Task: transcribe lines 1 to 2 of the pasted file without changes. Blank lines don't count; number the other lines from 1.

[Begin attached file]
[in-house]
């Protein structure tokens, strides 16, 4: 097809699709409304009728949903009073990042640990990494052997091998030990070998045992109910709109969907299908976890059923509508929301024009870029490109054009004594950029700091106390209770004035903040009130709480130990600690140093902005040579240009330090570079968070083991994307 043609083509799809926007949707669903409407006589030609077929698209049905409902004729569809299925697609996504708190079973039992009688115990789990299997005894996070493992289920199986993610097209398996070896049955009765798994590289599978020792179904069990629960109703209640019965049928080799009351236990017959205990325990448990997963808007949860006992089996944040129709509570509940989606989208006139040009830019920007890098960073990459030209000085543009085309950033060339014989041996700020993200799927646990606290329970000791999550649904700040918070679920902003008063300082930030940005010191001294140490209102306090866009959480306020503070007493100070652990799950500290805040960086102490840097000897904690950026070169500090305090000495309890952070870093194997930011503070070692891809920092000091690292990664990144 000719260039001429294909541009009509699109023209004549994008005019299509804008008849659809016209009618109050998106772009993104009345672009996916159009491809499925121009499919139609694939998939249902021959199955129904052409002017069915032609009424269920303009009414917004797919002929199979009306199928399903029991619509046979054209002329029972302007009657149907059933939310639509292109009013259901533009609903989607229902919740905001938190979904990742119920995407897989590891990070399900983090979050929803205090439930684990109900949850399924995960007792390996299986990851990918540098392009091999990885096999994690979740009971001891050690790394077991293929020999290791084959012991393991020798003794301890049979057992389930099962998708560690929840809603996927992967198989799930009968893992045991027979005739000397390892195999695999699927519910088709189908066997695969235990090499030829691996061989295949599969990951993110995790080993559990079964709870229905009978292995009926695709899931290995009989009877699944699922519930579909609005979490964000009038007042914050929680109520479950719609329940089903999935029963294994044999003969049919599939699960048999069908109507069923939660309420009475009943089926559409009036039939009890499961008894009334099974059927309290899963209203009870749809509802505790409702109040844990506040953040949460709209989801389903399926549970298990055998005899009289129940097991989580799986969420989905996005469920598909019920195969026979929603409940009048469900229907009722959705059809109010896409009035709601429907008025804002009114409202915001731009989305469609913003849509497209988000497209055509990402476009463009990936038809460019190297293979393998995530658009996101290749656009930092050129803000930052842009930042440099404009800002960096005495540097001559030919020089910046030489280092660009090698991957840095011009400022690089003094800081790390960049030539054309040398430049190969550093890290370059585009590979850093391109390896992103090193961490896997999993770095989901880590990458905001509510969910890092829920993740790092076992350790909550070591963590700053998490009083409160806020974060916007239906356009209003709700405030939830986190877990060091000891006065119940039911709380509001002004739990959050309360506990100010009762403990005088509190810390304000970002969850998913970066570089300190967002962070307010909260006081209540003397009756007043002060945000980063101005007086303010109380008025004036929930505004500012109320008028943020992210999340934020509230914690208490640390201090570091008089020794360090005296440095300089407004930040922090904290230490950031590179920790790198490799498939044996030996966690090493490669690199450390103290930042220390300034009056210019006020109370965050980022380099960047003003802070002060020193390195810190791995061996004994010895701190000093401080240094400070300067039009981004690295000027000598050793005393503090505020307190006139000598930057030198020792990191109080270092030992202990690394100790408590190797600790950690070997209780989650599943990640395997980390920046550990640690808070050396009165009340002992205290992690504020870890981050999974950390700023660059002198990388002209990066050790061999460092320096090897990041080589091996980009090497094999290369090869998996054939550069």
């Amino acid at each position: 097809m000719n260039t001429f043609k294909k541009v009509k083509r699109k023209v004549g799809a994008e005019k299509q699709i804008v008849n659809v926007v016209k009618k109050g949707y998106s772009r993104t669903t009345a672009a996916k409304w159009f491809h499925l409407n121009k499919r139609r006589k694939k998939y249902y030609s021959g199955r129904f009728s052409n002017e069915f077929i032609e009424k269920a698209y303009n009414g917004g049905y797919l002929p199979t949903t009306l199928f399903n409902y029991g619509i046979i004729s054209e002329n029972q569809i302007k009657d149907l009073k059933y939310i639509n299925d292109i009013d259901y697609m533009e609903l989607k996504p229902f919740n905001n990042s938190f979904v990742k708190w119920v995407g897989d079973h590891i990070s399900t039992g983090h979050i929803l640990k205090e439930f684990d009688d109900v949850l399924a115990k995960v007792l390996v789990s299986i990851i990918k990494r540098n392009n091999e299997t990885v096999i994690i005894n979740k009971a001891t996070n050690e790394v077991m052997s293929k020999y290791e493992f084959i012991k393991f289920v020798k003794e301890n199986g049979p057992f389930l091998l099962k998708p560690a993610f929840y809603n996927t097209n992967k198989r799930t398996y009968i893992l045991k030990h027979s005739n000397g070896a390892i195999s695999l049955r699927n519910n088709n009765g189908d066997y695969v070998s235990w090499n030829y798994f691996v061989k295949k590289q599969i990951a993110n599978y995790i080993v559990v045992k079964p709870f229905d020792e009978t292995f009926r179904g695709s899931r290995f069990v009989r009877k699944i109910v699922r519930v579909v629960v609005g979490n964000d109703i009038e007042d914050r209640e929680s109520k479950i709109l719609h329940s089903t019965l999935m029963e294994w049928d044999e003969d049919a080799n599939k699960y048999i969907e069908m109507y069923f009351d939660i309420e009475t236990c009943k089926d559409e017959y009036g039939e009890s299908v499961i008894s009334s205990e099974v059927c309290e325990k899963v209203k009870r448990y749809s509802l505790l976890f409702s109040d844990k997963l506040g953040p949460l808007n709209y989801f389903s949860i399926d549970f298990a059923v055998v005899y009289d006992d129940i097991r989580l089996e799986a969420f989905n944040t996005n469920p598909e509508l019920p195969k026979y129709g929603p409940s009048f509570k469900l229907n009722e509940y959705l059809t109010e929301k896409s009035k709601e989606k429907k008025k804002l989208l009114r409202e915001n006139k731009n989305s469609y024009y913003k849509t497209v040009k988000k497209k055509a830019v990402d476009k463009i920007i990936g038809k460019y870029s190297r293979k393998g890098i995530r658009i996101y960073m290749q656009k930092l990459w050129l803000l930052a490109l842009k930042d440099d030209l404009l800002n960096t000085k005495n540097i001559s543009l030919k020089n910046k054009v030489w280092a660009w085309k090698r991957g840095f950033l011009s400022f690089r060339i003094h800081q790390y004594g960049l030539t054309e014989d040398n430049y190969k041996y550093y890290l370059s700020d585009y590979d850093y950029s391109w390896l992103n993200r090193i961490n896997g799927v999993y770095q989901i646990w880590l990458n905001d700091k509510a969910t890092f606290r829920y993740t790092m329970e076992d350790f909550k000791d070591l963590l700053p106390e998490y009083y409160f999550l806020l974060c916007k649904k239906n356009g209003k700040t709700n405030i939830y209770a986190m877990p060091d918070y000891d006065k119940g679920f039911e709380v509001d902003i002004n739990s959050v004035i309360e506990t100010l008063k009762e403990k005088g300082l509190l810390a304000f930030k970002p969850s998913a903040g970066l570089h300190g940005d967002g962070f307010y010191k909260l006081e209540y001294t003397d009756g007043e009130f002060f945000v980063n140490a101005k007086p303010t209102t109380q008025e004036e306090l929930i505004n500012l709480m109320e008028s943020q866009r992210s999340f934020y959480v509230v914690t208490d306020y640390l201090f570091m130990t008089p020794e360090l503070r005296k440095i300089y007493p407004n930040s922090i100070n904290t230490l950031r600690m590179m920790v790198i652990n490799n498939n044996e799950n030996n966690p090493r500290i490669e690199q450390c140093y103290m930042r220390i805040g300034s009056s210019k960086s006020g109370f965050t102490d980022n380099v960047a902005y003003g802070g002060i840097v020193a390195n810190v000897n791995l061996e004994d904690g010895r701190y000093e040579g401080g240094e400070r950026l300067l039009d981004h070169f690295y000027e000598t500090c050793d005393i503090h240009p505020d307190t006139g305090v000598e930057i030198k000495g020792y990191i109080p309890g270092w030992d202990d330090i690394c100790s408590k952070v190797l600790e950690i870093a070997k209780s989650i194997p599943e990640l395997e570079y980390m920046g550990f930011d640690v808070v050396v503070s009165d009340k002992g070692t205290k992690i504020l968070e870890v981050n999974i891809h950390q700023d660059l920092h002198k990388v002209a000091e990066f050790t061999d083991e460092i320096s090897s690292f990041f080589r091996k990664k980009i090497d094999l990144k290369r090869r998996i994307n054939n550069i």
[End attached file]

[in-house]
């Protein structure tokens, strides 16, 4: 097809699709409304009728949903009073990042640990990494052997091998030990070998045992109910709109969907299908976890059923509508929301024009870029490109054009004594950029700091106390209770004035903040009130709480130990600690140093902005040579240009330090570079968070083991994307 043609083509799809926007949707669903409407006589030609077929698209049905409902004729569809299925697609996504708190079973039992009688115990789990299997005894996070493992289920199986993610097209398996070896049955009765798994590289599978020792179904069990629960109703209640019965049928080799009351236990017959205990325990448990997963808007949860006992089996944040129709509570509940989606989208006139040009830019920007890098960073990459030209000085543009085309950033060339014989041996700020993200799927646990606290329970000791999550649904700040918070679920902003008063300082930030940005010191001294140490209102306090866009959480306020503070007493100070652990799950500290805040960086102490840097000897904690950026070169500090305090000495309890952070870093194997930011503070070692891809920092000091690292990664990144 000719260039001429294909541009009509699109023209004549994008005019299509804008008849659809016209009618109050998106772009993104009345672009996916159009491809499925121009499919139609694939998939249902021959199955129904052409002017069915032609009424269920303009009414917004797919002929199979009306199928399903029991619509046979054209002329029972302007009657149907059933939310639509292109009013259901533009609903989607229902919740905001938190979904990742119920995407897989590891990070399900983090979050929803205090439930684990109900949850399924995960007792390996299986990851990918540098392009091999990885096999994690979740009971001891050690790394077991293929020999290791084959012991393991020798003794301890049979057992389930099962998708560690929840809603996927992967198989799930009968893992045991027979005739000397390892195999695999699927519910088709189908066997695969235990090499030829691996061989295949599969990951993110995790080993559990079964709870229905009978292995009926695709899931290995009989009877699944699922519930579909609005979490964000009038007042914050929680109520479950719609329940089903999935029963294994044999003969049919599939699960048999069908109507069923939660309420009475009943089926559409009036039939009890499961008894009334099974059927309290899963209203009870749809509802505790409702109040844990506040953040949460709209989801389903399926549970298990055998005899009289129940097991989580799986969420989905996005469920598909019920195969026979929603409940009048469900229907009722959705059809109010896409009035709601429907008025804002009114409202915001731009989305469609913003849509497209988000497209055509990402476009463009990936038809460019190297293979393998995530658009996101290749656009930092050129803000930052842009930042440099404009800002960096005495540097001559030919020089910046030489280092660009090698991957840095011009400022690089003094800081790390960049030539054309040398430049190969550093890290370059585009590979850093391109390896992103090193961490896997999993770095989901880590990458905001509510969910890092829920993740790092076992350790909550070591963590700053998490009083409160806020974060916007239906356009209003709700405030939830986190877990060091000891006065119940039911709380509001002004739990959050309360506990100010009762403990005088509190810390304000970002969850998913970066570089300190967002962070307010909260006081209540003397009756007043002060945000980063101005007086303010109380008025004036929930505004500012109320008028943020992210999340934020509230914690208490640390201090570091008089020794360090005296440095300089407004930040922090904290230490950031590179920790790198490799498939044996030996966690090493490669690199450390103290930042220390300034009056210019006020109370965050980022380099960047003003802070002060020193390195810190791995061996004994010895701190000093401080240094400070300067039009981004690295000027000598050793005393503090505020307190006139000598930057030198020792990191109080270092030992202990690394100790408590190797600790950690070997209780989650599943990640395997980390920046550990640690808070050396009165009340002992205290992690504020870890981050999974950390700023660059002198990388002209990066050790061999460092320096090897990041080589091996980009090497094999290369090869998996054939550069």